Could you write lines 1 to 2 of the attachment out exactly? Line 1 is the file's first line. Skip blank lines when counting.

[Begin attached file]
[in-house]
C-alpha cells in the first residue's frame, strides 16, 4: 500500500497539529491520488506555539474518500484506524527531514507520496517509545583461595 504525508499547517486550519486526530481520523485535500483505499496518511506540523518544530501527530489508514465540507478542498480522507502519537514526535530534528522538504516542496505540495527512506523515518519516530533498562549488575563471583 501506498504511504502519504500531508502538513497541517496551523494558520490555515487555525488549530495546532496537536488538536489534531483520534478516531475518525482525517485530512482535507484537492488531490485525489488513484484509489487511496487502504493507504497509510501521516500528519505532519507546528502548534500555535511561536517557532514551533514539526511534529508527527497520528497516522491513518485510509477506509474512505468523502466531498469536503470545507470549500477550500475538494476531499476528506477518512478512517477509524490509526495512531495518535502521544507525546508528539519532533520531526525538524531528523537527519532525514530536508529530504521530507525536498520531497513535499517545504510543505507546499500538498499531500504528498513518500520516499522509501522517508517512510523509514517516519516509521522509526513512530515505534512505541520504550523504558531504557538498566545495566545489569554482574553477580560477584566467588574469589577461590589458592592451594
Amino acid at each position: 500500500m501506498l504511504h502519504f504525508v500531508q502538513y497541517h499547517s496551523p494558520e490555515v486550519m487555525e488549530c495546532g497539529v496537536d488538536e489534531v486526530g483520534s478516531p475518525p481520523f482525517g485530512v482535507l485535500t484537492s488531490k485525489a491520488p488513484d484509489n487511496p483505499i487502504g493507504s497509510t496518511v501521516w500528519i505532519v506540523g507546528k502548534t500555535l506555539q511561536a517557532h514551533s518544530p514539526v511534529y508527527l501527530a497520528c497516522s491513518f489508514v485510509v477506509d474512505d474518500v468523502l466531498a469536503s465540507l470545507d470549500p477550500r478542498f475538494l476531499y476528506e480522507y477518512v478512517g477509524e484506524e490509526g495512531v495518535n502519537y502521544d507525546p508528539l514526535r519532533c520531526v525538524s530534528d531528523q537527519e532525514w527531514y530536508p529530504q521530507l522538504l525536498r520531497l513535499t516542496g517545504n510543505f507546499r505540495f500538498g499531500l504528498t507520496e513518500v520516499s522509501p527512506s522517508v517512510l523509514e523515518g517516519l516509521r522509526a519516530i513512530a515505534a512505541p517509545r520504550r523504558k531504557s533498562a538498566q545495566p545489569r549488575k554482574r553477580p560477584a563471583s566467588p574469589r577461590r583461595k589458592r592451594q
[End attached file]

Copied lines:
[in-house]
C-alpha cells in the first residue's frame, strides 16, 4: 500500500497539529491520488506555539474518500484506524527531514507520496517509545583461595 504525508499547517486550519486526530481520523485535500483505499496518511506540523518544530501527530489508514465540507478542498480522507502519537514526535530534528522538504516542496505540495527512506523515518519516530533498562549488575563471583 501506498504511504502519504500531508502538513497541517496551523494558520490555515487555525488549530495546532496537536488538536489534531483520534478516531475518525482525517485530512482535507484537492488531490485525489488513484484509489487511496487502504493507504497509510501521516500528519505532519507546528502548534500555535511561536517557532514551533514539526511534529508527527497520528497516522491513518485510509477506509474512505468523502466531498469536503470545507470549500477550500475538494476531499476528506477518512478512517477509524490509526495512531495518535502521544507525546508528539519532533520531526525538524531528523537527519532525514530536508529530504521530507525536498520531497513535499517545504510543505507546499500538498499531500504528498513518500520516499522509501522517508517512510523509514517516519516509521522509526513512530515505534512505541520504550523504558531504557538498566545495566545489569554482574553477580560477584566467588574469589577461590589458592592451594